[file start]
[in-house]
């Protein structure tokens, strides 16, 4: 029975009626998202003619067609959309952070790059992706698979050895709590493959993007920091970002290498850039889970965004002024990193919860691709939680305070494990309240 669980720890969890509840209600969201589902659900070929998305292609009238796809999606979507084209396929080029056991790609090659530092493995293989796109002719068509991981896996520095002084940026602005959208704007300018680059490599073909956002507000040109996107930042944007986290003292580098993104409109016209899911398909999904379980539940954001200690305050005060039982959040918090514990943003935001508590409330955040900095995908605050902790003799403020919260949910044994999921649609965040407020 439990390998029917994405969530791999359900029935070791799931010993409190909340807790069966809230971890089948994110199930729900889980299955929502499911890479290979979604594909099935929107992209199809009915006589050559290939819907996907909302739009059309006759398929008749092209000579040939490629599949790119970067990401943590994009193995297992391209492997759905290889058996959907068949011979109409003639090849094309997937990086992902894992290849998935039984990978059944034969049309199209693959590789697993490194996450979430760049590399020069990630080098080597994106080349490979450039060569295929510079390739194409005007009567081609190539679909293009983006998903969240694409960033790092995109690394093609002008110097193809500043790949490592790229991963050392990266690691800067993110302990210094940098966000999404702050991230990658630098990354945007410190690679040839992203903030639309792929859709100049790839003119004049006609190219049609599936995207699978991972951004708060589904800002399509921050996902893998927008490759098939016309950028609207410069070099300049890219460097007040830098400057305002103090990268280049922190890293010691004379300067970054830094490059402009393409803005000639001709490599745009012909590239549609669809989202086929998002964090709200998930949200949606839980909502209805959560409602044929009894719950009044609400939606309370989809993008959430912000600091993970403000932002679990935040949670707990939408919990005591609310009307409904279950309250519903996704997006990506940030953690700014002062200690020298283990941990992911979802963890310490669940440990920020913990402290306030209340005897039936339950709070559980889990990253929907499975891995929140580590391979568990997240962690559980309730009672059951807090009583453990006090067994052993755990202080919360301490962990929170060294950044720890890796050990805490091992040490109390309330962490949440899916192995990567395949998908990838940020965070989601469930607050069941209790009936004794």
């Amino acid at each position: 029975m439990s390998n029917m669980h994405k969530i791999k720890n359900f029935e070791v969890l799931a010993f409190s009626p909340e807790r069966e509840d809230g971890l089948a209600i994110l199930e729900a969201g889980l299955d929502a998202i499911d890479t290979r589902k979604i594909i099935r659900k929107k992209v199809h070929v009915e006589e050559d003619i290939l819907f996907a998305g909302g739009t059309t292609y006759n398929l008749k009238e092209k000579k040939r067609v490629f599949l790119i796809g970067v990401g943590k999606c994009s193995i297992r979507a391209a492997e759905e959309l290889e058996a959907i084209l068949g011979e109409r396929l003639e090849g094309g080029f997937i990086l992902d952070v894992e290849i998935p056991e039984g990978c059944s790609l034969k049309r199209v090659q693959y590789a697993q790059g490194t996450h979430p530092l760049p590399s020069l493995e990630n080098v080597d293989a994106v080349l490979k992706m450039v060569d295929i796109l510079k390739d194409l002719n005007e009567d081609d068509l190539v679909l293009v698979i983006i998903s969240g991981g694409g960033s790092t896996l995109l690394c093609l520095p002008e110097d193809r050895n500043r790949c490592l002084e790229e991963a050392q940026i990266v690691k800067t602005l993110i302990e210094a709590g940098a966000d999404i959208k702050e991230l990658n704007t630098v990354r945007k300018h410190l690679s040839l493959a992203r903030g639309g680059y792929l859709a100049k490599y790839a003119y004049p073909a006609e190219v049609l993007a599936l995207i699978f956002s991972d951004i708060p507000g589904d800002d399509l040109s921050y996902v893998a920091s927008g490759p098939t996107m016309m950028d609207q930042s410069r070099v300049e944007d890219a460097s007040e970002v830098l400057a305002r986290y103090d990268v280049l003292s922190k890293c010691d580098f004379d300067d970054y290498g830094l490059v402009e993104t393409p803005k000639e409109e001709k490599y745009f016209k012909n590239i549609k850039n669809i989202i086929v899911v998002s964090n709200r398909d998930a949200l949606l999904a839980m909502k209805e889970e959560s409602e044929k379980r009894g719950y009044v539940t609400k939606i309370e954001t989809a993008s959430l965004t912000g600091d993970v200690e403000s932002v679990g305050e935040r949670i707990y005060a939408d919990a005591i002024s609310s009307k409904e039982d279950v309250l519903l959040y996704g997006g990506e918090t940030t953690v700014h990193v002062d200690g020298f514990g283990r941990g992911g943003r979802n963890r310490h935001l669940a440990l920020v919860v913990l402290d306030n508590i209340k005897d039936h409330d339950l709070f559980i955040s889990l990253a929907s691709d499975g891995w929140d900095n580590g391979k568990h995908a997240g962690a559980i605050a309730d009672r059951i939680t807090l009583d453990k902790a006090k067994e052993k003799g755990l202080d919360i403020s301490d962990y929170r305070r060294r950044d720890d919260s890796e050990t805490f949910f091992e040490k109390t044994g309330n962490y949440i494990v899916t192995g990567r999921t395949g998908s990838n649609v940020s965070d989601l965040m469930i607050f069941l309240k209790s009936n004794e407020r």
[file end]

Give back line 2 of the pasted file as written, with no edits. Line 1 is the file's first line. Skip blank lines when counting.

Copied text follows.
């Protein structure tokens, strides 16, 4: 029975009626998202003619067609959309952070790059992706698979050895709590493959993007920091970002290498850039889970965004002024990193919860691709939680305070494990309240 669980720890969890509840209600969201589902659900070929998305292609009238796809999606979507084209396929080029056991790609090659530092493995293989796109002719068509991981896996520095002084940026602005959208704007300018680059490599073909956002507000040109996107930042944007986290003292580098993104409109016209899911398909999904379980539940954001200690305050005060039982959040918090514990943003935001508590409330955040900095995908605050902790003799403020919260949910044994999921649609965040407020 439990390998029917994405969530791999359900029935070791799931010993409190909340807790069966809230971890089948994110199930729900889980299955929502499911890479290979979604594909099935929107992209199809009915006589050559290939819907996907909302739009059309006759398929008749092209000579040939490629599949790119970067990401943590994009193995297992391209492997759905290889058996959907068949011979109409003639090849094309997937990086992902894992290849998935039984990978059944034969049309199209693959590789697993490194996450979430760049590399020069990630080098080597994106080349490979450039060569295929510079390739194409005007009567081609190539679909293009983006998903969240694409960033790092995109690394093609002008110097193809500043790949490592790229991963050392990266690691800067993110302990210094940098966000999404702050991230990658630098990354945007410190690679040839992203903030639309792929859709100049790839003119004049006609190219049609599936995207699978991972951004708060589904800002399509921050996902893998927008490759098939016309950028609207410069070099300049890219460097007040830098400057305002103090990268280049922190890293010691004379300067970054830094490059402009393409803005000639001709490599745009012909590239549609669809989202086929998002964090709200998930949200949606839980909502209805959560409602044929009894719950009044609400939606309370989809993008959430912000600091993970403000932002679990935040949670707990939408919990005591609310009307409904279950309250519903996704997006990506940030953690700014002062200690020298283990941990992911979802963890310490669940440990920020913990402290306030209340005897039936339950709070559980889990990253929907499975891995929140580590391979568990997240962690559980309730009672059951807090009583453990006090067994052993755990202080919360301490962990929170060294950044720890890796050990805490091992040490109390309330962490949440899916192995990567395949998908990838940020965070989601469930607050069941209790009936004794």